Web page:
Editorial: It’s time to end the Electoral College

Published: 3/24/2019 12:05:11 AM

The Electoral College, a slavery-era artifact that allows candidates to lose the popular vote yet still become president, is undemocratic and discourages participation in the political process.

It should, as at least three candidates for president in 2020 and New Hampshire Sens. Jeanne Shaheen and Maggie Hassan have called for, be abolished.

Twice in the last 20 years the Electoral College system has subverted the will of the people, as expressed by the popular vote, by making first George W. Bush and then Donald Trump president. The system, which gives small, disproportionately white states an outsized say in the process, heavily favors Republicans.

Four times since the end of the Civil War the candidate who lost the popular vote became president thanks to the Electoral College. In each case, the loser was a Democrat, the latest being Al Gore in 2000 and Hillary Clinton, who received nearly 3 million more votes than Trump.

It would take a constitutional amendment to abolish the Electoral College or reform it. Passage would require a two-thirds vote in the House and Senate and ratification by 38 of the 50 states, an impossible task given near-universal opposition to the change by Republicans. But a fairer system is within reach, one New Hampshire should embrace.

To date, every New England state save Maine and New Hampshire has joined with California, New York and a half-dozen other states in the National Popular Vote compact. The compact requires that the electors of member states cast their ballots for the winner of the national popular vote. The compact will become effective when enough states join to bring the total of pledged votes to 270 of a possible 538, the margin needed to claim victory.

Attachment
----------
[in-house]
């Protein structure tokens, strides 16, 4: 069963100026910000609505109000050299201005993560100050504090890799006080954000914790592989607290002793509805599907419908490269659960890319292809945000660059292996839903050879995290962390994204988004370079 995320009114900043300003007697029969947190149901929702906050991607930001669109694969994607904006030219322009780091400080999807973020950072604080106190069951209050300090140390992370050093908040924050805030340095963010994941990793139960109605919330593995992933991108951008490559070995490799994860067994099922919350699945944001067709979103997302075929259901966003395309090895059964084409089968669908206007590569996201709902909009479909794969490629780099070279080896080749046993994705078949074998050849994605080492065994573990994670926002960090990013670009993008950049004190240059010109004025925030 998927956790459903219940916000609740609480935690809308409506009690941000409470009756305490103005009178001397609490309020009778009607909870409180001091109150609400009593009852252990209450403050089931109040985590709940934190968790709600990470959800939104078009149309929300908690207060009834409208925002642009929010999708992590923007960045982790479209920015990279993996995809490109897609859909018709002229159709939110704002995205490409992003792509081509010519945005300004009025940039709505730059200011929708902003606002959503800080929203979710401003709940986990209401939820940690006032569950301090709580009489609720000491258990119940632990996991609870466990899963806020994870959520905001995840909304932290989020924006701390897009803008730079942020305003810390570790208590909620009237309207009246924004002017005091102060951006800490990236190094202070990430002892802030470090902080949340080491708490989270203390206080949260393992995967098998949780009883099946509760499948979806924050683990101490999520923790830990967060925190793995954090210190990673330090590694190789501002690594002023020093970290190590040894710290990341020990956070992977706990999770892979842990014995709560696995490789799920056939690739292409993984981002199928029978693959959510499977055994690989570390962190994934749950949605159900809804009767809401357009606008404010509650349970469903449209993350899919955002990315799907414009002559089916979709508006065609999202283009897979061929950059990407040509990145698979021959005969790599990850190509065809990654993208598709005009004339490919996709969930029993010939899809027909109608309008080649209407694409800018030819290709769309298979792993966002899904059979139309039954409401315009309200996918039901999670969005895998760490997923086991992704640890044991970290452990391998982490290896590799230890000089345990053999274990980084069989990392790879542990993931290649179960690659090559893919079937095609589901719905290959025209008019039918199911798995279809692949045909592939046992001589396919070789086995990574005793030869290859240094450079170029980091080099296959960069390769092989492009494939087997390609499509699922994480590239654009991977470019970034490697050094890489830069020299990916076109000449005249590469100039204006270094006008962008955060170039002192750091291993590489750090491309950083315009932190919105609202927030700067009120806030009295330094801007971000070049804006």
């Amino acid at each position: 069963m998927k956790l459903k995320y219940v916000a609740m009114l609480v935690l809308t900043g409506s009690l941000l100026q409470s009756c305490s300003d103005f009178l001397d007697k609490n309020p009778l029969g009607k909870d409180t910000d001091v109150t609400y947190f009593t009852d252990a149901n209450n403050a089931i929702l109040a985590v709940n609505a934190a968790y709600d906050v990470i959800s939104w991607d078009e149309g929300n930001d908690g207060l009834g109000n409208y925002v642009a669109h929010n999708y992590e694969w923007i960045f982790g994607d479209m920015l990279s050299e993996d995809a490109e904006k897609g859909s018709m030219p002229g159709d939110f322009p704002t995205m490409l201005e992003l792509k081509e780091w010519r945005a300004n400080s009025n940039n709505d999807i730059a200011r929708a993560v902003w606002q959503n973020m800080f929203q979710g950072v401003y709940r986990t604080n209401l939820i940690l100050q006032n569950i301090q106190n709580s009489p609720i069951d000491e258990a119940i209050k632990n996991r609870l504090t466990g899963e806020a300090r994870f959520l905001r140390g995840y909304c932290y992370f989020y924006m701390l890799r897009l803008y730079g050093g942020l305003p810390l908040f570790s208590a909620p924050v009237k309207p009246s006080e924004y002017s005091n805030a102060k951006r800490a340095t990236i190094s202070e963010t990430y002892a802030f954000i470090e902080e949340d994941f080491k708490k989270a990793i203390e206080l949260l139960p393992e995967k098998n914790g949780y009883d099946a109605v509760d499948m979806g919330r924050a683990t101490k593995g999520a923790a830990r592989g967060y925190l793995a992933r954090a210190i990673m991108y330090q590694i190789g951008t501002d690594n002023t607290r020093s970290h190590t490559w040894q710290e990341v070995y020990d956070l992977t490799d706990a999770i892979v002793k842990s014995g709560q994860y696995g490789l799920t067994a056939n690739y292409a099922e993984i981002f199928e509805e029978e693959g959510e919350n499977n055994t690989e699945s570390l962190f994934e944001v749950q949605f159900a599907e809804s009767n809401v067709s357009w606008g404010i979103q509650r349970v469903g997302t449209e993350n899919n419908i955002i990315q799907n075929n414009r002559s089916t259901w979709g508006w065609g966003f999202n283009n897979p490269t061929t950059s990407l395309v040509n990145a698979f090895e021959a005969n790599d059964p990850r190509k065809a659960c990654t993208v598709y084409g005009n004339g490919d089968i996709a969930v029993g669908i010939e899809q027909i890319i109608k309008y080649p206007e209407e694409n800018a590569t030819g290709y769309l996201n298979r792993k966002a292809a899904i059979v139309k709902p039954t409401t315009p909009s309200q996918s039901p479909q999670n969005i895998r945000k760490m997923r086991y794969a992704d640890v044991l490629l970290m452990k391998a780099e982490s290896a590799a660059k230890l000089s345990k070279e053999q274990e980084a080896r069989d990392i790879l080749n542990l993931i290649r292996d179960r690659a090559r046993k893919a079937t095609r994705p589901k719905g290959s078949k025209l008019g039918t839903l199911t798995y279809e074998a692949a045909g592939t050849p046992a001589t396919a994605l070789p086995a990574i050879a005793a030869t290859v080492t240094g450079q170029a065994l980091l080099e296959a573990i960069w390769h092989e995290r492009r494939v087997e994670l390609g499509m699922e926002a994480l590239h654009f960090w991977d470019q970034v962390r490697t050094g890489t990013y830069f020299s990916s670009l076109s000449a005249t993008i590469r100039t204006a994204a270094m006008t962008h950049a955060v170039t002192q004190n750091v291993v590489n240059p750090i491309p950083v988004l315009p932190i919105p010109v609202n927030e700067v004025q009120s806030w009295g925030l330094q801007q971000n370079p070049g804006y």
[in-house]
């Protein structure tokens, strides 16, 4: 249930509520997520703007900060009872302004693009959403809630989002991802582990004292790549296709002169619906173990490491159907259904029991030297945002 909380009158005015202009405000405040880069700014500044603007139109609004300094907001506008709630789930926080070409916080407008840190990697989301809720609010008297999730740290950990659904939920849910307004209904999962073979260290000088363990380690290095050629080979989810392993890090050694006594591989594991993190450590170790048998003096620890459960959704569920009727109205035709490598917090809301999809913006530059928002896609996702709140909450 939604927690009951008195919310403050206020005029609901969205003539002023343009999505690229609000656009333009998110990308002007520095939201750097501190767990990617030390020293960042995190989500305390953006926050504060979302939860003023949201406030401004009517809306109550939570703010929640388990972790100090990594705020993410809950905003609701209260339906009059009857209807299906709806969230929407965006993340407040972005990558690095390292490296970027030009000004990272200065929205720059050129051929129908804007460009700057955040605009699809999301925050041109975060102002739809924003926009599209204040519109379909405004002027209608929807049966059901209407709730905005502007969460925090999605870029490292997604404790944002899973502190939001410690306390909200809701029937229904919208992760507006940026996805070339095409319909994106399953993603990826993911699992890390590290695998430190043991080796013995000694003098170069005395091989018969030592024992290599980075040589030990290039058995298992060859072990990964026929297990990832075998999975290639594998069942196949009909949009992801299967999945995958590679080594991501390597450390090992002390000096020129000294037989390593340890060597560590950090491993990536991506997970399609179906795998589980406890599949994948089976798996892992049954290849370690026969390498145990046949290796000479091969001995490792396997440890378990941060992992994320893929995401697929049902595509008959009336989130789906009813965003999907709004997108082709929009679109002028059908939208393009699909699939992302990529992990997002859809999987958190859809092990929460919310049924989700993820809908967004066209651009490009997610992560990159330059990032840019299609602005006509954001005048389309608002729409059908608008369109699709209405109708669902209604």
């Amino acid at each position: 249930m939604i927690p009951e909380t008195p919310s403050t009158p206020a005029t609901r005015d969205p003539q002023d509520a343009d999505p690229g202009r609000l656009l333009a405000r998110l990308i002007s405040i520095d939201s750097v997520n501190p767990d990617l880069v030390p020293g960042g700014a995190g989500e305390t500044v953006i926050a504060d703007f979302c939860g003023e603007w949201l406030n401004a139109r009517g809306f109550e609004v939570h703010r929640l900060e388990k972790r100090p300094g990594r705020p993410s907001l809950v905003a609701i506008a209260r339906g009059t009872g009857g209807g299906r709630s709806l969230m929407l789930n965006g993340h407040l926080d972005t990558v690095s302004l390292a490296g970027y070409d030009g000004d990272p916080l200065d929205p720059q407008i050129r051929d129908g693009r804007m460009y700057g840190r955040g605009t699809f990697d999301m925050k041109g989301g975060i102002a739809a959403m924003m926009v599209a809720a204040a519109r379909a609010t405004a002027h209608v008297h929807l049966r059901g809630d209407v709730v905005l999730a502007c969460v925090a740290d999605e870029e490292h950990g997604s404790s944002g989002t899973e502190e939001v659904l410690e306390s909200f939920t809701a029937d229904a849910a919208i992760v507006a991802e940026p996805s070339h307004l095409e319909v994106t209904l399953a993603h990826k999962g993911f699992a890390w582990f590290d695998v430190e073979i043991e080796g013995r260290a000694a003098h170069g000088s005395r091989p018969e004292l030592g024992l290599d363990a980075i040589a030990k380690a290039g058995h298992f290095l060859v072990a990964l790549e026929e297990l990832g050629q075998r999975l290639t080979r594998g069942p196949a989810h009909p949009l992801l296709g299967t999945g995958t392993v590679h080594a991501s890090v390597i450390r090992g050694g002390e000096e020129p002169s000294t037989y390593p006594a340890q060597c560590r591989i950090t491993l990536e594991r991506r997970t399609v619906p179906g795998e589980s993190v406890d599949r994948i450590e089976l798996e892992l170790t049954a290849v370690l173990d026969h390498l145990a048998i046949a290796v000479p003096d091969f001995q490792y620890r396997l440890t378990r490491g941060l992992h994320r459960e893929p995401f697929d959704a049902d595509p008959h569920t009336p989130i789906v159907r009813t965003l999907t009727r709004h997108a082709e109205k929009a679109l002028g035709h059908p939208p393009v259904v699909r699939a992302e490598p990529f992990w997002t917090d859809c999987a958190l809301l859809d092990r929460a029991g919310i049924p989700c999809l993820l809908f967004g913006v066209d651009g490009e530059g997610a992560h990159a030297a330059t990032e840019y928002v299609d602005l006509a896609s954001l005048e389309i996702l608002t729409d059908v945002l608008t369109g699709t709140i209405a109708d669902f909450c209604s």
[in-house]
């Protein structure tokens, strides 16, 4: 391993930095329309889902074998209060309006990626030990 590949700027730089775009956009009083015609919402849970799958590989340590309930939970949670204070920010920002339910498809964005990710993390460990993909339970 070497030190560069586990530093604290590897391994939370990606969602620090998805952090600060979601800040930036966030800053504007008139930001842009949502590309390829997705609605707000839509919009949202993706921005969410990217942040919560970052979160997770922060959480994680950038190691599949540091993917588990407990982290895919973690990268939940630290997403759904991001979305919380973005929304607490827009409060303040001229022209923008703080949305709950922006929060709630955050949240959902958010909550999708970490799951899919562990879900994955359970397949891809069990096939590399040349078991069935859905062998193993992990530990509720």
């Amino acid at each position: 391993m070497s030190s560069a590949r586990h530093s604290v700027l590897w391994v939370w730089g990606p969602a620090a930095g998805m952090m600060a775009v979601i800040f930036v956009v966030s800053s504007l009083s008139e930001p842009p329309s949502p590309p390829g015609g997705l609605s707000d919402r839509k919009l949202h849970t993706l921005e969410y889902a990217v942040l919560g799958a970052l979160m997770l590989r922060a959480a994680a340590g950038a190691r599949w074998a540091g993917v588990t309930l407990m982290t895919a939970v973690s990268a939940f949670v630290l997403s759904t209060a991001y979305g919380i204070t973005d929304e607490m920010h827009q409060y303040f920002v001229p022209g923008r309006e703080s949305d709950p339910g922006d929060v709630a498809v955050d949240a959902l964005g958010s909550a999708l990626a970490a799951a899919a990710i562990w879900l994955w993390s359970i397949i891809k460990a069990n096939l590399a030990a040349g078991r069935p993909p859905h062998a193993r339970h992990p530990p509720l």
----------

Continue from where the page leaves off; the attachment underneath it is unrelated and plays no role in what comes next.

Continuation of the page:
New Hampshire’s Legislature has before it House Bill 541, which would make the Granite State a member of the compact. Given that nearly two-thirds of the American public supports the abolition of the Electoral College system, passage in the Democratically controlled Legislature seems assured. So does a veto by Republican Gov. Chris Sununu.

The Electoral College system does give small, rural states a louder voice in the election process, but as more people move to urban areas and the nation’s coasts, that voice has become a shout that drowns out the voices of millions of others.

Wyoming, population 586,000 and change, has three electoral votes. California, with a population of 39 million, has 55 electoral votes. Every vote for president in Wyoming carries the weight of 3.6 votes in California, a clear violation of the one-person, one-vote principal.

The Electoral College system leads candidates to ignore states that they consider sure winners or losers and focus on swing states like Florida, Ohio and New Hampshire. It leads presidents, as can be seen by Trump’s 10 visits to Ohio since he took office, to curry favor with swing states while in office and ignore states they don’t believe will support their re-election.

Replacing the Electoral College with a system that rewards the winner of the popular vote would give candidates an incentive to compete in every state. As in other elections, the person who wins the most votes should become president, not the candidate who, with a minority of votes in winner-take-all system, is declared the winner by the Electoral College.

The National Popular Vote compact is a way to restore fairness to the system without amending the Constitution. It would make future presidents more legitimate rather than accidents of an outdated and flawed system.




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